I love gardening, but I’m certainly not the best at it. Though I’d say our vegetable garden had a mildly successful season this summer, there were many fruits and vegetables we still had to resort to buying. Luckily not all is lost! These great tips on how to regrow vegetables came in super handy for creating new life, with some becoming new additions to our vegetable garden.
Before tossing that leftover basil, try placing a few of the clippings in a glass of water and place it in direct sunlight. Be sure the clippings have at least 4-inch stems in order for them to regrow. When the roots reach about 2 inches, replant them in pots of your vegetable garden to continue growing.
Just like lettuce, place the root of your Bok Choy in water in a well-lit area. Transplant your root after 1-2 weeks in a pot of soil until a new head fully regrows.
Next time you’re whipping up my delicious recipe for Ginger Carrot Cake keep the ends with the greens and place them in a dish with water. Set your dish in a windowsill and wait for the carrot tops to regrow which make a nice addition to salads or use as a decorative garnish.
Cut off the base of the celery and place it in a bowl of water with the stalk tips facing up. Be sure your water only covers the bottom of your celery, not the entire bulb. Place out of direct sunlight and wait for the celery to regrow!
Similar to basil, place your leftover cilantro in a glass of water in direct sunlight. Wait until the roots are just long enough, then replant in a pot and watch your Cilantro regrow before your very eyes!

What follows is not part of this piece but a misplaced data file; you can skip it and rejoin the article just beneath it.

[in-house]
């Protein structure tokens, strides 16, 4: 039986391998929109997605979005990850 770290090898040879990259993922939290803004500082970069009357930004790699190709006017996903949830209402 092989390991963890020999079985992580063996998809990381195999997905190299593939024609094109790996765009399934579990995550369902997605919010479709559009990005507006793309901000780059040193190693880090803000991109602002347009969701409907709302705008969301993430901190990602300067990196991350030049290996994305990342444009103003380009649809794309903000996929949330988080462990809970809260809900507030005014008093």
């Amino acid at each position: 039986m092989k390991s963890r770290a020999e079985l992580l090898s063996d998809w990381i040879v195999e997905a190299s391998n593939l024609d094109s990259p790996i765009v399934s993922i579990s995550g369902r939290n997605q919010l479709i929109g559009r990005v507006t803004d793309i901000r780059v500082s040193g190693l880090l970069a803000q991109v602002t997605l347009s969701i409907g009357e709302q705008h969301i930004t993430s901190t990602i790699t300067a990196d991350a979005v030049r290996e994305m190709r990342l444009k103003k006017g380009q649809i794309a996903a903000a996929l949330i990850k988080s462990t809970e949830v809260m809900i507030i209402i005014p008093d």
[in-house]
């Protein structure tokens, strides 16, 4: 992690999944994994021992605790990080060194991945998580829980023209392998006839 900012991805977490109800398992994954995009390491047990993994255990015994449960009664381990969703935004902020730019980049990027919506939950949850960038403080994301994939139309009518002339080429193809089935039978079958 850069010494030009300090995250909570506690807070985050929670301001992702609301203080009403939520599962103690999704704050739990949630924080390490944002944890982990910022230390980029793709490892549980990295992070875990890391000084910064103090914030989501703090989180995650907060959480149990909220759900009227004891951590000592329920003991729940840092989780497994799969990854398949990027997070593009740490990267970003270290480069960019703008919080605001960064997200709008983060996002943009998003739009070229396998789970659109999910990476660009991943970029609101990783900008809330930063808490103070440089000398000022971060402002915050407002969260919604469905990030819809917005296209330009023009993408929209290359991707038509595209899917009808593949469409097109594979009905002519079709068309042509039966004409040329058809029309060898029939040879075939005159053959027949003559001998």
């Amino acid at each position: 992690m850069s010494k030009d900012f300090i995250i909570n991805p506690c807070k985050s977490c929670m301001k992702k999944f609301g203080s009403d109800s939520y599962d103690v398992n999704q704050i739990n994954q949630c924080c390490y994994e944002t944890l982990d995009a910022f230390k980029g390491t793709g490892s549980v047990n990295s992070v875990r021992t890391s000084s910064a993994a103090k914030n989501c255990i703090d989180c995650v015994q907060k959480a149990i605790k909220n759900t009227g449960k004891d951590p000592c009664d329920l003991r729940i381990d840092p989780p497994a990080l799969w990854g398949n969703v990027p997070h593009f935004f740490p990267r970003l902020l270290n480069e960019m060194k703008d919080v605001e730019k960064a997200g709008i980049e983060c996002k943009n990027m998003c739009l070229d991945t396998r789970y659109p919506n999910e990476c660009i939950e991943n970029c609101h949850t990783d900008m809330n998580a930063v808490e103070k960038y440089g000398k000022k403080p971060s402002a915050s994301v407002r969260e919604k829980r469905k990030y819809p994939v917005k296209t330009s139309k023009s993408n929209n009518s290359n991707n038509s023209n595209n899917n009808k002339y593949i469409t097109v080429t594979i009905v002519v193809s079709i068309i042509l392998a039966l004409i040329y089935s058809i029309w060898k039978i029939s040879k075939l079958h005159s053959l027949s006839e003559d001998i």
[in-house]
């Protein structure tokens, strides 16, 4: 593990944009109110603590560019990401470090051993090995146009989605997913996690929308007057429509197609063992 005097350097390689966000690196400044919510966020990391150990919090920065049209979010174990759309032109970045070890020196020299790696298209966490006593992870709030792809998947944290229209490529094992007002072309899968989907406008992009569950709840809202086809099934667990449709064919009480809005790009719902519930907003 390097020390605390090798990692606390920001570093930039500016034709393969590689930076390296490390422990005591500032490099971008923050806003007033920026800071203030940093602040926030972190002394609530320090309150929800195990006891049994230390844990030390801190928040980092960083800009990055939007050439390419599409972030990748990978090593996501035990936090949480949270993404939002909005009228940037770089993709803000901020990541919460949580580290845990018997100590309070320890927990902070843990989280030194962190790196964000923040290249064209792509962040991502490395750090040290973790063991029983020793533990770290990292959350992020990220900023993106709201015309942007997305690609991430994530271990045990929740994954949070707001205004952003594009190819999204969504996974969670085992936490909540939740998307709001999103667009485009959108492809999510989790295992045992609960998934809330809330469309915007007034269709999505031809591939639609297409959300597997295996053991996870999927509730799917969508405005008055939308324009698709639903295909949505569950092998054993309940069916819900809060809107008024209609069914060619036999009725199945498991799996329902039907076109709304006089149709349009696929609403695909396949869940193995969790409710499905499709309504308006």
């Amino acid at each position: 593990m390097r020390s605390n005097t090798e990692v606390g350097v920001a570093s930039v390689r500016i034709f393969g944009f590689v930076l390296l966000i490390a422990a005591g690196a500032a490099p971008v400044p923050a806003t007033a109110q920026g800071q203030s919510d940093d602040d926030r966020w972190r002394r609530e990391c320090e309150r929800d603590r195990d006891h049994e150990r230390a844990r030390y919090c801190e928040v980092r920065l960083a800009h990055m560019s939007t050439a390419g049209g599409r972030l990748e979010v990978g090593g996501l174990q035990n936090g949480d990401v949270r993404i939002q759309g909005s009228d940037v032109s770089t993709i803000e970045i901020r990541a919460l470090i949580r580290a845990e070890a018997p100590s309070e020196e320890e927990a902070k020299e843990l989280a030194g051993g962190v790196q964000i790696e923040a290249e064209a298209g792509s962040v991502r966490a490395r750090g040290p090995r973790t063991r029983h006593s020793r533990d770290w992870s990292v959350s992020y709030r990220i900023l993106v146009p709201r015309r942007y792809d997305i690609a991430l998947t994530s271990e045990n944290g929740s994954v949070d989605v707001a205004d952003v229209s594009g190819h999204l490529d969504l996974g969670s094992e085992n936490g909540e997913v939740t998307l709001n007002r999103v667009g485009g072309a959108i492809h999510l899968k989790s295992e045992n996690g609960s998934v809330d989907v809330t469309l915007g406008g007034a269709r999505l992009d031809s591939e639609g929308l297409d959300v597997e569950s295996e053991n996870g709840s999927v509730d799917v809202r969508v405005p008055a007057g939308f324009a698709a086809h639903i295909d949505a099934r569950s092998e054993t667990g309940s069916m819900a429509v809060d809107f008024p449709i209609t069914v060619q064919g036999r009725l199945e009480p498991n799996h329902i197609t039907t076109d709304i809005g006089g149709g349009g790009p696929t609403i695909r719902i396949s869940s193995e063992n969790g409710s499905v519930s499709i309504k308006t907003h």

Just like with the Celery, cut off the base of the fennel and place it in a bowl of water with the stalk tips facing up. Be sure your water only covers the bottom of your fennel, not the entire bulb. Place out of direct sunlight and wait for the celery to regrow!
Next time you find your garlic starting to re-sprout, plant it in a small pot with the sprouted tips facing towards the top of the soil.
Replant a small piece of ginger root in a pot. Once it sprouts, dig up the whole plant, cut off what you need and replant the pot in fresh soil.
Next time you cut off the scallion portion of your green onion (the green part) for my Crawfish Étouffée, set aside the white bulbs and place in a glass of water in direct sunlight. Change the water every few days and before you’ll know it you’ll have new green onions!
You know how leeks look a lot like great big green onions? They can be regrown the same way as green onions, too! Follow the same bulbs-in-a-glass-of-water routine the next time you have a leek or two leftover and you’ll wind up with your own supply for months to come.
Mushrooms are one of the trickier vegetables to regrow, but with careful attention you can do it! Plant the stalks in some soil with used coffee grounds. Be sure to keep their soil nice and moist and in a cooler temperature at night. After a few days your stems will either re-sprout or rot.
After chopping up some onion for my Cauliflower Rice, plant the discarded root end in a pot or directly outside in the soil to regrow.
Start by twisting off the top of your pineapple, as opposed to cutting it off. Peel back some of the bottom leaves at the base of your pineapple top. Be sure to peel enough to expose several layers of the pineapple base. Slice off the very tip of the base to remove any excess fruit. Place 3-4 toothpicks along the base of the pineapple.
Place in an empty glass and fill with just enough water to submerge the part of ‘your base where the leaves were peeled back. Place in a window-sill in direct sunlight, replacing the water every couple of days. Once roots are fully formed, replant in a container of soil or in the ground if you live in a warmer, more tropical climate. Within the next few months you should see a new pineapple beginning to sprout from the top of your plant!
Though you can regrow different kinds of lettuce, Romain Lettuce is the easiest. Just cut off the base and put it in bowl of water to regrow.